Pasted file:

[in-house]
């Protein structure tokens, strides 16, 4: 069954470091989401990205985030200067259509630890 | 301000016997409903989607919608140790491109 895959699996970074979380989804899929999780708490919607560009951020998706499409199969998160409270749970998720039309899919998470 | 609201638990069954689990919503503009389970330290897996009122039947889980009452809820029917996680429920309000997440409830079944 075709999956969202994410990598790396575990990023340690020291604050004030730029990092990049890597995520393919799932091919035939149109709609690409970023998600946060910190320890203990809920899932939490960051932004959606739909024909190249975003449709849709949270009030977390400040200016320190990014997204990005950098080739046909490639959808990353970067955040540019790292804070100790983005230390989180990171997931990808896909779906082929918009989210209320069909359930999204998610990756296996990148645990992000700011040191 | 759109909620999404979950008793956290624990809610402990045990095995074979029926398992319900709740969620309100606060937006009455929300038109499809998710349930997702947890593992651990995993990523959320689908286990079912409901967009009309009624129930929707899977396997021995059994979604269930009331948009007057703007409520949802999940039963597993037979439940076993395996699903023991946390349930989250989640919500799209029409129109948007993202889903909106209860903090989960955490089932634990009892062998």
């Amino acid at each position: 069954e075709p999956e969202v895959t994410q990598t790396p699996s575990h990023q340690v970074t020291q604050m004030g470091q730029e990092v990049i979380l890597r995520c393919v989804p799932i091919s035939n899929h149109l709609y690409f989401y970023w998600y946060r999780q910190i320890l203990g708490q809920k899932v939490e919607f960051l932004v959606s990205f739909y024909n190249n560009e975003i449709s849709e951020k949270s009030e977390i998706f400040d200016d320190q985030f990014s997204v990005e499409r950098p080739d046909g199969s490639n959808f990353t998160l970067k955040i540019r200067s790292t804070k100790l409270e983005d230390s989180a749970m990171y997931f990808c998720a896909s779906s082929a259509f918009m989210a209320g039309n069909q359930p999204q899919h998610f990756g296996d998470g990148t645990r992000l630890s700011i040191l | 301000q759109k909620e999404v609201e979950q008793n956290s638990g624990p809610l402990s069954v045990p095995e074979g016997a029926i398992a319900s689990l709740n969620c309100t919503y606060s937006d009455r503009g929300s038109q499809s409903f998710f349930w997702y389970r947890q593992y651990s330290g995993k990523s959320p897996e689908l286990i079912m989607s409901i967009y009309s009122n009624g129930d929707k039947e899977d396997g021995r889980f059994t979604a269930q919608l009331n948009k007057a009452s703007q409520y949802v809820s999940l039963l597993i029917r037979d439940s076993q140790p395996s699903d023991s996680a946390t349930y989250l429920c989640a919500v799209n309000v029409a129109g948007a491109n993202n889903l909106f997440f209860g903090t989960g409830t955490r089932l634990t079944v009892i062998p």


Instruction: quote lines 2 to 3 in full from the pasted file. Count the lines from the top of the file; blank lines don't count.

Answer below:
């Protein structure tokens, strides 16, 4: 069954470091989401990205985030200067259509630890 | 301000016997409903989607919608140790491109 895959699996970074979380989804899929999780708490919607560009951020998706499409199969998160409270749970998720039309899919998470 | 609201638990069954689990919503503009389970330290897996009122039947889980009452809820029917996680429920309000997440409830079944 075709999956969202994410990598790396575990990023340690020291604050004030730029990092990049890597995520393919799932091919035939149109709609690409970023998600946060910190320890203990809920899932939490960051932004959606739909024909190249975003449709849709949270009030977390400040200016320190990014997204990005950098080739046909490639959808990353970067955040540019790292804070100790983005230390989180990171997931990808896909779906082929918009989210209320069909359930999204998610990756296996990148645990992000700011040191 | 759109909620999404979950008793956290624990809610402990045990095995074979029926398992319900709740969620309100606060937006009455929300038109499809998710349930997702947890593992651990995993990523959320689908286990079912409901967009009309009624129930929707899977396997021995059994979604269930009331948009007057703007409520949802999940039963597993037979439940076993395996699903023991946390349930989250989640919500799209029409129109948007993202889903909106209860903090989960955490089932634990009892062998």
């Amino acid at each position: 069954e075709p999956e969202v895959t994410q990598t790396p699996s575990h990023q340690v970074t020291q604050m004030g470091q730029e990092v990049i979380l890597r995520c393919v989804p799932i091919s035939n899929h149109l709609y690409f989401y970023w998600y946060r999780q910190i320890l203990g708490q809920k899932v939490e919607f960051l932004v959606s990205f739909y024909n190249n560009e975003i449709s849709e951020k949270s009030e977390i998706f400040d200016d320190q985030f990014s997204v990005e499409r950098p080739d046909g199969s490639n959808f990353t998160l970067k955040i540019r200067s790292t804070k100790l409270e983005d230390s989180a749970m990171y997931f990808c998720a896909s779906s082929a259509f918009m989210a209320g039309n069909q359930p999204q899919h998610f990756g296996d998470g990148t645990r992000l630890s700011i040191l | 301000q759109k909620e999404v609201e979950q008793n956290s638990g624990p809610l402990s069954v045990p095995e074979g016997a029926i398992a319900s689990l709740n969620c309100t919503y606060s937006d009455r503009g929300s038109q499809s409903f998710f349930w997702y389970r947890q593992y651990s330290g995993k990523s959320p897996e689908l286990i079912m989607s409901i967009y009309s009122n009624g129930d929707k039947e899977d396997g021995r889980f059994t979604a269930q919608l009331n948009k007057a009452s703007q409520y949802v809820s999940l039963l597993i029917r037979d439940s076993q140790p395996s699903d023991s996680a946390t349930y989250l429920c989640a919500v799209n309000v029409a129109g948007a491109n993202n889903l909106f997440f209860g903090t989960g409830t955490r089932l634990t079944v009892i062998p």